Two different worlds

Well implemented on-line marketing offers a more cost-effective strategy, with greater flexibility, than anything you could implement purely offline.

It’s the circle of selling

Don’t build your marketing strategy without considering your product.

Don’t build your product strategy without considering your customer.

Don’t build your customer base without considering your marketing.

Surprisingly The Same

You don’t claim to love good hamburgers and eat at McDonald’s.

Yet people who claim to love coffee drink Starbucks.

It is not love of the individual product that makes them eat and drink. It is love of the consistent experience. The uniformity of consumption. They love the lack of surprise. They revel in the safety of the mediocre and consistent.

Levis. Starbucks. Nike. McDonald’s. CocaCola. This isn’t quality that people are buying. It’s consistency.

Once you have convinced your audience that your product is unsurprising, you no longer have the ability to surprise your audience AND keep the audience you have.

Lacking reasons to market

Marketing is not a cost center.

If marketing isn’t boosting your bottom-line, you’re doing it wrong.

Pro-bono profitability

My wife refuses to let me take on more pro-bono start-up clients than the number of non-profits she works with.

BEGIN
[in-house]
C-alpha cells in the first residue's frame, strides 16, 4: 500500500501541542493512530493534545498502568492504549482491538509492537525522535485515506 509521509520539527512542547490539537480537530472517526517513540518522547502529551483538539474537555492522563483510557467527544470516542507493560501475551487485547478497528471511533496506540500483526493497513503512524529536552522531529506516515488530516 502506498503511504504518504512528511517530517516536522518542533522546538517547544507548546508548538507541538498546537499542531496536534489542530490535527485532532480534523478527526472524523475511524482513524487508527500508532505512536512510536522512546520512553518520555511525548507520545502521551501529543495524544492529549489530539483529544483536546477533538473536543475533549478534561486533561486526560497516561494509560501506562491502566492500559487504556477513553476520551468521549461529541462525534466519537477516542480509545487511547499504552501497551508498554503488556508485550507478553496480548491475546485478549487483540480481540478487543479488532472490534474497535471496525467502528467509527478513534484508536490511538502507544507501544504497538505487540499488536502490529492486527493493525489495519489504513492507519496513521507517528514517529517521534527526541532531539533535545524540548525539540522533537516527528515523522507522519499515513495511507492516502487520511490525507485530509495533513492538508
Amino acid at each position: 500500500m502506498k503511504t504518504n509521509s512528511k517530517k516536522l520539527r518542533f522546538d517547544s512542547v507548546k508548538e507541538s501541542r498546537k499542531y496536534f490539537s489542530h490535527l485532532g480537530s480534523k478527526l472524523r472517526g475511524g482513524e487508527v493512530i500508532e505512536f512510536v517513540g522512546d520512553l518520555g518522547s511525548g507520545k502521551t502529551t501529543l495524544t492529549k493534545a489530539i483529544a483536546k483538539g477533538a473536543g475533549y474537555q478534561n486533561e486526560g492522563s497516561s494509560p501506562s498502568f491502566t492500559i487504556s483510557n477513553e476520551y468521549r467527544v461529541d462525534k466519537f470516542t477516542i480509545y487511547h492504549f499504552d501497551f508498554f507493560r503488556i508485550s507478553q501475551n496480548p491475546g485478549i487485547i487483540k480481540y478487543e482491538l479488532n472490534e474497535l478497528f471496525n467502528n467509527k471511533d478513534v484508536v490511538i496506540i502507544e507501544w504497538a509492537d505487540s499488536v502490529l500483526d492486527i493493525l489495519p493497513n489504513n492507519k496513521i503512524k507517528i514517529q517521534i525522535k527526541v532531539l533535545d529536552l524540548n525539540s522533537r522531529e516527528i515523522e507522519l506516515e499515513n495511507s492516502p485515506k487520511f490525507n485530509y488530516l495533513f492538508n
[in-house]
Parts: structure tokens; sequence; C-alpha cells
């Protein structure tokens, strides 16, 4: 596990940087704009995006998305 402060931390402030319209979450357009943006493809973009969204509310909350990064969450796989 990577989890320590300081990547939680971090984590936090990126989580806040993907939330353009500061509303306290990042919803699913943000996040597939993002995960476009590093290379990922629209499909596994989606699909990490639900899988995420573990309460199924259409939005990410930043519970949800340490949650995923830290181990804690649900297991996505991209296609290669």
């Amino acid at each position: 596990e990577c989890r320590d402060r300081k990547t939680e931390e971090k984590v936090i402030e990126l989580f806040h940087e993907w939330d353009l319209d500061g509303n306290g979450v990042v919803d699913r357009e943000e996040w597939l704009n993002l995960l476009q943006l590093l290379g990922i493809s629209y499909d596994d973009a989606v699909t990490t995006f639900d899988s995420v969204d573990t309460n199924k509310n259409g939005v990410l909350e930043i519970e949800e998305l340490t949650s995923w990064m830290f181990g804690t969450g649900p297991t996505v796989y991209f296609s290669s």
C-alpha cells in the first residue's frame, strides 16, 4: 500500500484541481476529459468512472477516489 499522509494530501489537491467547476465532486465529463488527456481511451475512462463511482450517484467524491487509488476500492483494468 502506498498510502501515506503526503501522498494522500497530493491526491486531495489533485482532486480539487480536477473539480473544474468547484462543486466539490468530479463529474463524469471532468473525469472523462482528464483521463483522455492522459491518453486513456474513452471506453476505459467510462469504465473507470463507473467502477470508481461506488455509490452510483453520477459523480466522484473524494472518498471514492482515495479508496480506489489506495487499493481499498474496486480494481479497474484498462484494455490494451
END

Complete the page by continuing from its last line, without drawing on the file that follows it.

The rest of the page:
Many happy returns

At every decision point in your marketing, you shouldn’t think “What’s the ROI if I do this?” but instead focus on “What’s the loss if I don’t?”

Hose you down

Think of your marketing like a water hose.

You turn the tap on here, and eventually, after a little while, water flows out of the end of the hose over there.

You want to keep the hose full of flowing water all the time, which means you want to be marketing, all the time.

And a bucket for Monsieur

Marketing is like dining at a fancy restaurant where they serve many courses.

No one course will ever fill you up, but at the end of the evening, thinking about a wafer thin mint will make you explode.

Viral cooties

The hardest part about getting your viral content noticed is distribution.

Sticking it on your ghost town of a blog that only gets a visitor when your cat walks across the keyboard and unintentionally hits the refresh button is not going to cut it.

You want to meet a pretty girl?

You don’t go hang out at the rugby club full of manly men.

Sausage fest.

You go where the pretty girls are.

Same trick applies when you want to distribute your viral content, you go where the people interested in your content are.

Arse or ass?

Something I’ve noticed about “network marketing” books is that it is a lot of people who don’t know their arse from their elbow trying to educate people who cannot sell either one.

You cannot throwaway that which sticks

There’s two types of viral content.

Throwaway (which most of it is) and sticky (which most of it isn’t).

Throwaway content is “I liked that, I shared it” and the person moves on and forgets about it.

Sticky content is stuff that people keep coming back too, again and again.